Low oil prices might be decreasing demand for oil

As you probably know, the price of oil has been cratering over the past six months, dropping from over $100 per barrel, to just over $60 today.

And the Iranians are warning that it may drop as low as $40.

One of the counterintuitive things I’ve been noticing about all of this is that the stock market is unsure how “good” a thing this really is. Another surprise: Cheap oil may be decreasing, rather than increasing, the demand for oil.

Oil drilling

Oil via Shutterstock

On the face of it, you’d think low oil prices would go hand in hand with economic prosperity. And in fact, when oil prices go down a lot of industries (other than the oil industry) benefits. The airlines, for example, are doing quite well as a result. (I’m sure any day now their cute little “baggage fees,” read: taxes, will be lowered.) And really any product that needs to be transported to the market will benefit from lower fuel prices.

As for why the markets are reacting poorly to dropping prices – the market plunged (well, kinda plunged) yesterday by 1.6% (the S&P500), it’s biggest drop in 2 months, because (they say) of oil. From what I’ve read, some of the concern is deflation. And not just deflation caused by lower oil prices, but deflation caused by lower business investment in oil and energy-related industries (alternatives too many suffer, as higher oil prices make it more worthwhile to invest in non-oil alternatives).

Another surprise, for me at least, was that lower oil prices aren’t necessarily leading to higher demand for oil. Demand is actually still down. Part of the reason is fuel economy in cars has grown 28% since 2007. Another: young people are moving into cities, and aren’t getting cars.

A final reason demand might be dropping, or might eventually drop, as a result of lower oil prices: consumers will use the money they’re saving to buy more fuel-efficient cars:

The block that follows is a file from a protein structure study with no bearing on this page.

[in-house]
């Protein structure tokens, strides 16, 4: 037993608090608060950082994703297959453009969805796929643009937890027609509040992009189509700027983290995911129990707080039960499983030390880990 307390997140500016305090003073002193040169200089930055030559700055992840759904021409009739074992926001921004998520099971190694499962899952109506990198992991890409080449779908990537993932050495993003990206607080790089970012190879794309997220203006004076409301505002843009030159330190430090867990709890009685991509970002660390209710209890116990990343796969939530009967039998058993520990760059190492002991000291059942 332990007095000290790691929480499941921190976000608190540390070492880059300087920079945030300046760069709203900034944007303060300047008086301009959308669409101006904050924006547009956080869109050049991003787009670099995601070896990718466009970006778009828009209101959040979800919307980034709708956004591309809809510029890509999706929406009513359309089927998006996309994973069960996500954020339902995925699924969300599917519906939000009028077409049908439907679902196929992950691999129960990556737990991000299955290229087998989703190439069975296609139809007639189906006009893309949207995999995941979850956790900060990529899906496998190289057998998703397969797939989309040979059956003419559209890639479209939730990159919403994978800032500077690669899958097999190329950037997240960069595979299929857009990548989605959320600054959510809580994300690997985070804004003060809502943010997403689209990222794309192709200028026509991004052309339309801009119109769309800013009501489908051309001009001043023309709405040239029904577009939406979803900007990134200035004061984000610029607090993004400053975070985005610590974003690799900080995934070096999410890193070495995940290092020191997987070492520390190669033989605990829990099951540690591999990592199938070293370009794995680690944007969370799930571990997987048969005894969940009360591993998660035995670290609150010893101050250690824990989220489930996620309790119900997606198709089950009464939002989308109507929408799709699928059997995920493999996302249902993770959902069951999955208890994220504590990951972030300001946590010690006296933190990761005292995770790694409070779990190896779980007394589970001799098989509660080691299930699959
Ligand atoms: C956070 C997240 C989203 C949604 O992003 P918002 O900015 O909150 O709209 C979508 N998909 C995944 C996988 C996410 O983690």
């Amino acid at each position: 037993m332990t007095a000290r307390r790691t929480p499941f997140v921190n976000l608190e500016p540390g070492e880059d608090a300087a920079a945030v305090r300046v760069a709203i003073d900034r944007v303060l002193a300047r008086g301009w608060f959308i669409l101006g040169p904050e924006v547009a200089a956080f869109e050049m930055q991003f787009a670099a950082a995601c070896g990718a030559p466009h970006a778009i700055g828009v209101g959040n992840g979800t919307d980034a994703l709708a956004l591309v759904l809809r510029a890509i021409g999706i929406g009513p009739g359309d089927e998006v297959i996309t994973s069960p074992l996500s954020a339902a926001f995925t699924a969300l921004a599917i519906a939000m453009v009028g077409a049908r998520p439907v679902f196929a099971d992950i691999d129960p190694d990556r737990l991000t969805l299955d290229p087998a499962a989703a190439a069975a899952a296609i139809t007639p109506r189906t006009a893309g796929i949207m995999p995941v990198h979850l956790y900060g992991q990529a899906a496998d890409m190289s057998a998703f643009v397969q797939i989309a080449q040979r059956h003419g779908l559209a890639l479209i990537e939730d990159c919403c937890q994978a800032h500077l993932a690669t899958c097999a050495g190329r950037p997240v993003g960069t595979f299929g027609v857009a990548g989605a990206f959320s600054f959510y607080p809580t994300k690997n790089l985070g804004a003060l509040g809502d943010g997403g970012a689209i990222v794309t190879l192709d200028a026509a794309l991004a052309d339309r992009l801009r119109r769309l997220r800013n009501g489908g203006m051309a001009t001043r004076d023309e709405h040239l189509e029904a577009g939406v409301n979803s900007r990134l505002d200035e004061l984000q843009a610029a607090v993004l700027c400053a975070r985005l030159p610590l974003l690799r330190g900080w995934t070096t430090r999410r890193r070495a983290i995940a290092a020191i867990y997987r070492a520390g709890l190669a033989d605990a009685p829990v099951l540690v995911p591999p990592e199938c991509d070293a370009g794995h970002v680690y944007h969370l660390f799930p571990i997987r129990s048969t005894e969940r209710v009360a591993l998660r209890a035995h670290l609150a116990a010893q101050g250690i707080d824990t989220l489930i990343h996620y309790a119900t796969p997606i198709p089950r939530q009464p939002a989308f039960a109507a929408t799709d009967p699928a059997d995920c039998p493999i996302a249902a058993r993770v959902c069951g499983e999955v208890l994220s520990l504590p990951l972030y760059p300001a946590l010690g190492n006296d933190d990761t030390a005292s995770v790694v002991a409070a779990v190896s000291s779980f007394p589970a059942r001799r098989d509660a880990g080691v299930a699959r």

Funny, that oil isn't lowering my demand.

Funny, it doesn’t feel like oil is lowering my demand.

And then there’s this twist in the energy independence story — lower crude prices could paradoxically weaken demand. The argument goes like this: Declining oil will give consumers more disposable income that they can use to purchase more efficient vehicles, energy economist Philip Verleger said Dec. 8 by phone from Carbondale, Colorado. Likewise, airlines will reinvest profits made possible by cheaper fuel into new planes with more economic engines, he said.

“Consumers are doing their best to get themselves out of buying petroleum products,” Verleger said. “The fall in oil prices is going to accelerate the fuel’s own demise.”

I fear that last reason is giving consumers too much credit. But we’ll see.


Follow me on Twitter: @aravosis | @americablog | @americabloggay | Facebook | Instagram | Google+ | LinkedIn. John Aravosis is the Executive Editor of AMERICAblog, which he founded in 2004. He has a joint law degree (JD) and masters in Foreign Service from Georgetown; and has worked in the US Senate, World Bank, Children's Defense Fund, the United Nations Development Programme, and as a stringer for the Economist. He is a frequent TV pundit, having appeared on the O'Reilly Factor, Hardball, World News Tonight, Nightline, AM Joy & Reliable Sources, among others. John lives in Washington, DC. .

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